Groups, spectra and particles

This post is aimed at students of MAST20022 Group Theory and Linear Algebra.


The two big topics of our course — advanced linear algebra and group theory — are unified in deep, elegant and surprising ways by quantum mechanics. In this first post, I’ll give a brief and non-rigorous precis of quantum mechanics, focusing on the spectral theorem. In the next, I’ll discuss how symmetries get represented in quantum systems, and finish by combining these ideas to get the basic building blocks of nature: particles.

Quantum mechanics

Like classical physics, the goal of quantum physics is to describe physical systems and understand how they evolve. In classical physics, the state of the system can generally be specified by a finite number of coordinates. For instance, a single particle moving around in $\mathbb{R}^3$ and subject to a force field $\mathbf{F}(\mathbf{x})$ can be described by a pair of $3$-vectors: position $\mathbf{x}(t)$ and momentum $\mathbf{p}(t)$. The evolution of the system obeys Newton’s second law of motion:

\[\mathbf{F}(\mathbf{x}) = \frac{d}{dt}\mathbf{p}(t).\]

The vectors $\mathbf{x}(t)$ and $\mathbf{p}(t)$ are called dynamical variables since they change with time. In quantum mechanics, the description of the state and its evolution is governed by five rules:

  1. The state of a system at time $t$, aka the wavefunction $\Psi(t)$, is a unit vector in some complex inner product space $V$. There are other technical conditions on $V$ we will ignore for the time being.
  2. Every physical property of the system corresponds to a Hermitian operator $\hat{A}: V \to V$. (To distinguish them from classical variables, these operators usually have hats.) Physical properties are also called observables, with typical examples being position $\hat{x}$, momentum $\hat{p}$, and energy $\hat{H}$.
  3. The state of the system satisfies a differential equation (famously due to Schrödinger)\[i\hbar\frac{d}{dt}\Psi(t) = \hat{H}\Psi(t),\] where $\hbar$ is the reduced Planck constant. In SI units, $\hbar \sim 10^{-34} \text{ J s}$.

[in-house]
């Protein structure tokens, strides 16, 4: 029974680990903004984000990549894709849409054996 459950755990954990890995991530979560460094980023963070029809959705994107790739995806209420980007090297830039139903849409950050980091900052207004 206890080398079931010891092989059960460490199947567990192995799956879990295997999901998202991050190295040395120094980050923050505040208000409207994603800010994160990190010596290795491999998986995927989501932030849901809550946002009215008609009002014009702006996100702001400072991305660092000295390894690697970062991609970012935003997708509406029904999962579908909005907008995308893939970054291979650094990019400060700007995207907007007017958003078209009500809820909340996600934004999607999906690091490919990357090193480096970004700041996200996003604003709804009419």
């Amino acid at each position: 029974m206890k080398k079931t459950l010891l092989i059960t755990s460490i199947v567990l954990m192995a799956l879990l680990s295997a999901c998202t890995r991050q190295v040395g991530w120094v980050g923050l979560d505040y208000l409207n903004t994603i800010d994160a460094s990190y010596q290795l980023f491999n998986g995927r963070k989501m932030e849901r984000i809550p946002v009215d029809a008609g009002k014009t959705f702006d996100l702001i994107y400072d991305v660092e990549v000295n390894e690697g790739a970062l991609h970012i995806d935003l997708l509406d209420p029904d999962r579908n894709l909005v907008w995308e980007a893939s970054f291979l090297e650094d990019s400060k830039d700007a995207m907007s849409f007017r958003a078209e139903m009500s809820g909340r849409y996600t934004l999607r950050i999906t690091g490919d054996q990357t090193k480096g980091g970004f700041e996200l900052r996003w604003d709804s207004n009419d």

4. For an observable $\hat{A}$, the values you can obtain when measuring $\hat{A}$ are precisely the eigenvalues of $\hat{A}$.
  5. If you measure $\hat{A}$ at time $t_0$, the system will subsequently be in a (normalised) $\lambda$-eigenstate $v_\lambda$ of $\hat{A}$ with probability \[\mathbb{P}(\Psi \to v_\lambda) = |\langle v_\lambda, \Psi(t_0)\rangle|^2.\]
I'll make a few comments about these rules, and leave further elaboration to a quantum mechanics course. First, recall that Hermitian operators have real eigenvalues. This means that we can only measure real values! This is physically sensible, and in fact, is the motivation for making observables Hermitian in the first place.

Secondly, rule 3 and rule 5 tell totally different stories about how the system evolves. Rule 5, often called the "collapse of the wavefunction", rudely interrupts the Schrödinger evolution and resets the system to an eigenvector of the observable. This seems very strange, and very ugly, and it is.

Observables and the spectral theorem

Let's talk more about the spectrum of values we can measure for an observable $\hat{A}$. From rule 4, these are just the eigenvalues of $\hat{A}$. (By the way, this is where the name of the spectral theorem comes from.) To begin with, suppose $V$ is finite-dimensional. We can use the second version of the spectral theorem to deduce that there exist self-adjoint Hermitian operators $P_i$ and scalars $\lambda_i$ for $i=1, \ldots, k$, such that:
  1. $\lambda_i \neq \lambda_j$ if $i\neq j$;
  2. $P_i^2 = P_i$;
  3. $\sum_{i=1}^k P_i = 1_V$; and
  4. $\sum_{i=1}^k \lambda_i P_i = 1$.